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ICAS report on IAS 37 and decommissioning liabilities

Dec 10, 2020

The Institute of Chartered Accountants of Scotland (ICAS) released a report examining the application of IAS 37, "Provisions, Contingent Liabilities and Contingent Assets" in accounting for the costs of decommissioning and clean-up operations in polluting industries, including oil and gas, mining and utilities.

IAS 37 mandates that the future cost of clean-up be estimated and accounted for using an appropriate discount rate to calculate the present value of these costs. However, the standard does not mandate for businesses to disclose the rate they have used, nor makes clear whether the basis for calculating the discount rate should be an accounting choice.

The ICAS research used a large international sample across the mining, utilities, and oil and gas sectors, and found substantial variations exist in companies’ choice to disclose the discount rate when accounting for decommissioning and environmental liabilities. Furthermore, the research notes that when a company with a decommissioning liability becomes insolvent the clean-up liability remains attached to the asset, which may therefore become less attractive to a potential buyer, and so, if eventually the asset remains unsold, the taxpayer ends up picking up the decommissioning tab. ICAS points out that this scenario is likely to be more frequent in a post-COVID world.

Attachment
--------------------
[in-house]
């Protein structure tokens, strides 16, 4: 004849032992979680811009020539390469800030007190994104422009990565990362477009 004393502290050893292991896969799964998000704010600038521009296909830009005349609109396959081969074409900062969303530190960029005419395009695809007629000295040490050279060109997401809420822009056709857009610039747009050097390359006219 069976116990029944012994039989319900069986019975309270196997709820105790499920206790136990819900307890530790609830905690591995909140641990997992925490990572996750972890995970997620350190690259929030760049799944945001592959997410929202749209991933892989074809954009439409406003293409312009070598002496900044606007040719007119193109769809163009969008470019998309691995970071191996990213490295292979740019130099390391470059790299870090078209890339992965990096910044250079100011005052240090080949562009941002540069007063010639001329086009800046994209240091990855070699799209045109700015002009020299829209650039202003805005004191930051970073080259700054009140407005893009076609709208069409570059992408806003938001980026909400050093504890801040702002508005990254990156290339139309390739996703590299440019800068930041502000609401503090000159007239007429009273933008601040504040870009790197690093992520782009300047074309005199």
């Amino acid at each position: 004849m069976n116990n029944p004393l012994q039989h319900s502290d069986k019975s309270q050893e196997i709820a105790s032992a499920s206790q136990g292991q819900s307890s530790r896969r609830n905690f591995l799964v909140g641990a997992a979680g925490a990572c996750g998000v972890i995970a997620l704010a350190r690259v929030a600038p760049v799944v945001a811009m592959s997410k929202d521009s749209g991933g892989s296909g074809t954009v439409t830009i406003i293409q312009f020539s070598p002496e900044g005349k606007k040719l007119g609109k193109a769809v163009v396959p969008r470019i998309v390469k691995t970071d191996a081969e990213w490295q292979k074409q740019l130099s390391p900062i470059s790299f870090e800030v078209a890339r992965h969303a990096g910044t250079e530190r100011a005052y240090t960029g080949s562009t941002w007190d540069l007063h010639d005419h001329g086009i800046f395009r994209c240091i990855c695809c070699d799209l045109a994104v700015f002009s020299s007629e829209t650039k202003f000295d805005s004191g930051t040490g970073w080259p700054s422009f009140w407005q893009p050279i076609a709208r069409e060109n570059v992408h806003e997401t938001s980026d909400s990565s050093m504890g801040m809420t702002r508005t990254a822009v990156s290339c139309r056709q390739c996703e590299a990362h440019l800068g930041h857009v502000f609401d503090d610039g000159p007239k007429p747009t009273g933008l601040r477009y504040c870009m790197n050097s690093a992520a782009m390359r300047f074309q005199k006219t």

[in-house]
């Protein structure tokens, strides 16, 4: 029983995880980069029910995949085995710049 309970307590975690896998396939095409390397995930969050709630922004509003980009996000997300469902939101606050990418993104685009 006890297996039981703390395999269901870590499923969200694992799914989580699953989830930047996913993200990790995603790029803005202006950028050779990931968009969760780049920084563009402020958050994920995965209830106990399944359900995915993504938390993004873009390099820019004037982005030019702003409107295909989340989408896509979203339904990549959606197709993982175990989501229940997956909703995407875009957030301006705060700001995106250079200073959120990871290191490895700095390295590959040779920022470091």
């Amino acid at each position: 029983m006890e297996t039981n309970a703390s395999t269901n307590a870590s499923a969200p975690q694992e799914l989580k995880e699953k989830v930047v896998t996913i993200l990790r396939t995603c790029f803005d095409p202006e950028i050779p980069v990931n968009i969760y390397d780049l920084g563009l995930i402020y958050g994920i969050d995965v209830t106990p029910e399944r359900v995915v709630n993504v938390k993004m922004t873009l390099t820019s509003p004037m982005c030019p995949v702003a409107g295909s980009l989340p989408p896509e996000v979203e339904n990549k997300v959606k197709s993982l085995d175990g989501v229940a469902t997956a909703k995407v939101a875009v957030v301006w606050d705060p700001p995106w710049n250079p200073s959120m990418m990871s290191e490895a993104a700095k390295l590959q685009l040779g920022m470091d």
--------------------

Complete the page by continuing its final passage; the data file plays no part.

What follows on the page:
The report arrives at two recommendations:

  • Standard setters should require disclosing the discount rates applied to facilitate comparability and thus allow for users of financial statements and other key stakeholders to see inside the ‘black box’ of accounting for decommissioning liabilities; and
  • Preparers should include, and auditors demand, enhanced disclosures, to include not only the discount rate but also undiscounted future estimated cash flows and timing of decommissioning activities, augmented by a comprehensive narrative on the major uncertainties surrounding these items.